Generation Chasm

Have today’s youth jumped the shark with the self actualization? I’m curious what people think. I’ve been one of the very last hold-outs to pile on about “Kidsthesedays.” I love Kidsthesedays! I reflexively defend anything juvenile. It’s in my DNA to assume the grown-ups are always wrong. (Or at the least uglier and fatter.) But my constancy has been wobbling just a tiny bit this week.

I’ve even begun to wonder if my husband (Old School Dad, Greek variant) could be on to something. Might it be time to bring back shame and fear in American middle class childhood?? Hahahaha. Only kidding! Dear Prudence at, debates the generation gap:

Dear Prudence,
At my office job, clients recently came in for a big meeting that included my boss. A higher-up, who is not my boss, told me I was going to have to go pick up the lunch for the meeting participants at noon and that she’d give me the money. This is not in my job description, and I was not excited to play errand girl, but I am at the bottom of the totem pole. Noon came and went and no one came out of the meeting. Finally around 1 p.m. I went to the break room to eat my lunch with friends. Shortly afterward the higher-up found me, stood in the doorway, and waved money at me indicating it was time to go. I thought she was rude and I waved my sandwich at her, indicating I was on my break. She stormed out and picked up the lunch herself. Later she furiously insisted to my boss that I be fired. My boss doesn’t think I should be, but he told me to try not to piss off this woman anymore. As the new young staffer is it my job to just suck it up? Or did I merely set boundaries with a disrespectful colleague who sorely needs them?


Dear Wondering,
Since you already feel you are the equal of the top executives of the company, imagine that one day you actually accomplish enough in your life to be behind the closed door running the meeting. You’re under immense pressure and are responsible for a million details, yet you have to be calm and commanding for the clients. You ask a young assistant to perform a task that’s surely part of her job description—“assisting”—so that all of you can work through lunch. This little pissant makes a face, and when the time comes for her to get the food, you have to run around looking for her, and when you locate her, she dismissively waves her sandwich at you. “Wondering,” if you are able to get out of your entitled head you will agree that this supervisor did not walk away saying, “Now that’s the kind of boundary-setting young person I want to see rise in this company!” … let me assure you that if you think picking up lunch is beneath you, there are plenty of young people who bring back the tuna salad with a smile, thrilled to be starting their climb up the totem pole. You’re lucky your boss didn’t fire you, which might have resulted in your finding a new job that consists entirely of bringing food to people. Now try to show that the lesson you learned is to step up for your superiors, not flip them off.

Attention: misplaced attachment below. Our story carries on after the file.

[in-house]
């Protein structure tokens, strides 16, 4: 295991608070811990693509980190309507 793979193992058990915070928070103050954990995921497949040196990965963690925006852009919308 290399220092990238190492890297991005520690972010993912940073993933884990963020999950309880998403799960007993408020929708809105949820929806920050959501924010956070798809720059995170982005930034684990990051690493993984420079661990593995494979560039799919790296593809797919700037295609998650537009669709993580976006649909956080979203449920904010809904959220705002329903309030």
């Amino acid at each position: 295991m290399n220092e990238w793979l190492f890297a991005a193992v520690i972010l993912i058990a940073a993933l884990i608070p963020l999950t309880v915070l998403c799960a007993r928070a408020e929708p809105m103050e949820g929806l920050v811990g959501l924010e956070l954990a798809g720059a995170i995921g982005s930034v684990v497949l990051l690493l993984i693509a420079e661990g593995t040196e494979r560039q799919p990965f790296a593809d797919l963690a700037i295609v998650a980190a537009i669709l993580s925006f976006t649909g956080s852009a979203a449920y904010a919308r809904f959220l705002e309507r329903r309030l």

So? What do you think? I’ll break the ice: let’s force “Wondering” to make sandwiches for us and clean my filthy kitchen, after which I fire her! Okay, okay, calm down. I’ll settle for her boss’s recommendation not to piss off the mean lady next time. But I have to admit that occasionally – like once in a blue moon – I do enjoy a rigidly hierarchical scenario. Why not? I’ve earned my middle-ish rung on the ladder. I’ll further admit that it gives me a sordid little thrill  — rarely, mind you – to boss around someone thinner and more attractive than me. Benevolent bossing, for the most part; I’m not talking Miranda Priestly She-Devil antics. I just think middle aged people should get a few measly perks after decades of working our asses off in the pre-Self Esteem Era salt mines. And I consider “Errand Girl” a very modest compensation for the Kafkaesque metamorphosis we call aging.

About ErikaChristakis

Yale Lecturer in early childhood education/Licensed teacher/Former preschool director/author. In possession of: unmarketable bachelor’s degree (Harvard, anthropology), semi-marketable graduate degrees (public health, education…). Rewarding career at the intersection of family, society, and schools (including long stint in parenting vortex). Forging a new path to connect all of the above.
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